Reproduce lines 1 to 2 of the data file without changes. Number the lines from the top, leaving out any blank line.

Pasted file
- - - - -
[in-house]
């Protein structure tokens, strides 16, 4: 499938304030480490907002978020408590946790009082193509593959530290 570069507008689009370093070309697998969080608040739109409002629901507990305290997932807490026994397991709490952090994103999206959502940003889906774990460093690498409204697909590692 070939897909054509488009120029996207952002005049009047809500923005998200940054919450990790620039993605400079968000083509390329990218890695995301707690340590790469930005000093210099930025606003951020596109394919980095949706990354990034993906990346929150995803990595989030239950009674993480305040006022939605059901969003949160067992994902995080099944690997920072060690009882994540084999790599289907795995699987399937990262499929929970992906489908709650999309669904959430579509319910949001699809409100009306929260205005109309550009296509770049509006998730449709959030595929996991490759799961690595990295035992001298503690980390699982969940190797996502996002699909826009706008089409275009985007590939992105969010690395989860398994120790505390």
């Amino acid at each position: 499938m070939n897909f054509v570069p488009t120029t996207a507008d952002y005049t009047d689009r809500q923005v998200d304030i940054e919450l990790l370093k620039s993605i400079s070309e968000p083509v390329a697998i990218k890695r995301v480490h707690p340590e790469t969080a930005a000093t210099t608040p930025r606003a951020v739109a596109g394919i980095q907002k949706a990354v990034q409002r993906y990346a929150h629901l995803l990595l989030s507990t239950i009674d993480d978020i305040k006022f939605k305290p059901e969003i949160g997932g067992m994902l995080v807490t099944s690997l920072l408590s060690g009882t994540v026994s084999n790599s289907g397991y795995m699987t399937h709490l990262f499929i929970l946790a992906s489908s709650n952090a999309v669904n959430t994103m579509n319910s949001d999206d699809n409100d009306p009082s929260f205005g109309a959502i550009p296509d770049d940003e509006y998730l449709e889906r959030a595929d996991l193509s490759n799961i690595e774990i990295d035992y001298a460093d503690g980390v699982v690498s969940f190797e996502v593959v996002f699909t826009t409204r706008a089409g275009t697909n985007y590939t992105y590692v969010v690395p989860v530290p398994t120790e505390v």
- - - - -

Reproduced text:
[in-house]
């Protein structure tokens, strides 16, 4: 499938304030480490907002978020408590946790009082193509593959530290 570069507008689009370093070309697998969080608040739109409002629901507990305290997932807490026994397991709490952090994103999206959502940003889906774990460093690498409204697909590692 070939897909054509488009120029996207952002005049009047809500923005998200940054919450990790620039993605400079968000083509390329990218890695995301707690340590790469930005000093210099930025606003951020596109394919980095949706990354990034993906990346929150995803990595989030239950009674993480305040006022939605059901969003949160067992994902995080099944690997920072060690009882994540084999790599289907795995699987399937990262499929929970992906489908709650999309669904959430579509319910949001699809409100009306929260205005109309550009296509770049509006998730449709959030595929996991490759799961690595990295035992001298503690980390699982969940190797996502996002699909826009706008089409275009985007590939992105969010690395989860398994120790505390």